Brightly colored cellophane has been taunting me. Italian Easter eggs are large, in charge and unavoidable.
Walking down the street, riding the bus, on the metro: it seems like everyone has huge Easter eggs peeking out of their bags. Giant, chocolate, eggs.
The phenomenon seems on par with the panettone craze that struck everyone at Christmas time. And who am I to fight tradition? I had to buy one.
“LOOK!” I literally squealed at the display in the supermercato. “Sorpresa! There is a surprise inside!”
I was warned that I had to wait until Easter day to unwrap it.
Yeah. Right. If there is chocolate in the house, it will be opened.
And this is the great thing about Italian Easter eggs… they are primarily chocolate. In fact, the Italian version of these holiday sweets is the exact opposite to American Easter eggs. Whereas American eggs tend to be made of plastic and then filled with small candies, Italian Easter eggs are made of chocolate and filled with plastic.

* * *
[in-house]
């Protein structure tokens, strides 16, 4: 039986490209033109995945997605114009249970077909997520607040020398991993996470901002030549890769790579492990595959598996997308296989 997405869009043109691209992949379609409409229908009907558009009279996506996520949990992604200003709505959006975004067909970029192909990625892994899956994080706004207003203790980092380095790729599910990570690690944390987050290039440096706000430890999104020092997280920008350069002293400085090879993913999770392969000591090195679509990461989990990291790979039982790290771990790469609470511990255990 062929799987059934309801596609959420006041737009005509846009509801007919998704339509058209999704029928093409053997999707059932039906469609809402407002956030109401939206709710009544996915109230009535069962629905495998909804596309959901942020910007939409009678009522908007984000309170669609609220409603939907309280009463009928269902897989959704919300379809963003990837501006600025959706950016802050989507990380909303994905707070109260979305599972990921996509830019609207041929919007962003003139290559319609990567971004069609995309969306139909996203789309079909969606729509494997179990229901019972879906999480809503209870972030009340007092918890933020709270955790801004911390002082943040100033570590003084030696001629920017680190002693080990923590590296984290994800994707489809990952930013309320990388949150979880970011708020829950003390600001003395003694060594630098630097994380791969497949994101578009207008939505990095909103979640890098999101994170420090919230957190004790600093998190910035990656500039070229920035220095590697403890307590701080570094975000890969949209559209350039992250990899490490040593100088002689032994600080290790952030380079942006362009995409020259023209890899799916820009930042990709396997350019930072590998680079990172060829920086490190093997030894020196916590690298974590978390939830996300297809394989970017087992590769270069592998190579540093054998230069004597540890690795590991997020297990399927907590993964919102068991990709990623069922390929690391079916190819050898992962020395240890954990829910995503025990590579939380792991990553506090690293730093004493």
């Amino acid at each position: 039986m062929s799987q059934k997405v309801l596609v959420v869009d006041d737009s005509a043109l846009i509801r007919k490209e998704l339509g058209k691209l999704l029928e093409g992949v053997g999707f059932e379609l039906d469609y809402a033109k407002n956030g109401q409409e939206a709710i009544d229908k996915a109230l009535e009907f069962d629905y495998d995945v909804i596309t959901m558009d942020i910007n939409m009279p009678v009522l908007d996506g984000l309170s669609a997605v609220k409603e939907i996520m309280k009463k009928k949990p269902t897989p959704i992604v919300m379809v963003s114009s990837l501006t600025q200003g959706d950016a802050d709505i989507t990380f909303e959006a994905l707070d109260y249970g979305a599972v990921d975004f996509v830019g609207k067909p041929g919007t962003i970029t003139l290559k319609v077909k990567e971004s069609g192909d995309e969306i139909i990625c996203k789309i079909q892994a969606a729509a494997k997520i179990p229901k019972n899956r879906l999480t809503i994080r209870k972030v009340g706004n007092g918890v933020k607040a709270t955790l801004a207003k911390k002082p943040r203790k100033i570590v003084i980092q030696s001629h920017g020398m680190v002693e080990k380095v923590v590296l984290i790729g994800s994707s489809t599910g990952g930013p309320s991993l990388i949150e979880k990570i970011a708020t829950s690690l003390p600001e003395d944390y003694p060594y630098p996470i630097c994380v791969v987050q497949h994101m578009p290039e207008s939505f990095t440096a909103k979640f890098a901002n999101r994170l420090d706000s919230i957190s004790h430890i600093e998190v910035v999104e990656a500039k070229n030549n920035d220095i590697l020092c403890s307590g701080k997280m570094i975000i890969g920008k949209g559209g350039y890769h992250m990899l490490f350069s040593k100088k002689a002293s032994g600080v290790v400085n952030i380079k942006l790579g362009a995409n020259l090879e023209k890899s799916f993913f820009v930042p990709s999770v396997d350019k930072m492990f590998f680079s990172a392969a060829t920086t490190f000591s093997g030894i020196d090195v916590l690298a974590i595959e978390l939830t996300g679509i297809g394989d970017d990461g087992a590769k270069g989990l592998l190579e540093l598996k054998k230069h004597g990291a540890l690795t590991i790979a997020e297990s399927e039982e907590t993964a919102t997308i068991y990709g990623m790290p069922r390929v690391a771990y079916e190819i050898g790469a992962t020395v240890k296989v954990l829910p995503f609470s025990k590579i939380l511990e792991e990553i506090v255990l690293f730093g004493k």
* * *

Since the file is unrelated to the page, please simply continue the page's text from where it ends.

I’m not going to lie, I got a little excited about the surprise. What could it be?!?
A non-functional, teeny slinky? Lame.
At least the chocolate egg was tasty.
However, the more you spend on the Italian Easter egg, the better the prize and the superior the quality of chocolate. In the weeks leading up to the holiday, supermarkets build towers of the brightly wrapped eggs which have different themes and are often marketed as being specifically for boys or girls. You can also find specialty versions of the eggs at pastry shops.
Even as an adult, I feel completely entitled to partake in all the kiddy traditions because they weren’t a part of my American childhood.
Buona Pasqua! Happy Easter!
(P.S. The one thing I miss a bit is dying Easter eggs. However, most eggs in Italy have a brown shell which is difficult to color. There is a rumor that Lidl has white-shell eggs in case you are hoping to recreate this tradition while living abroad).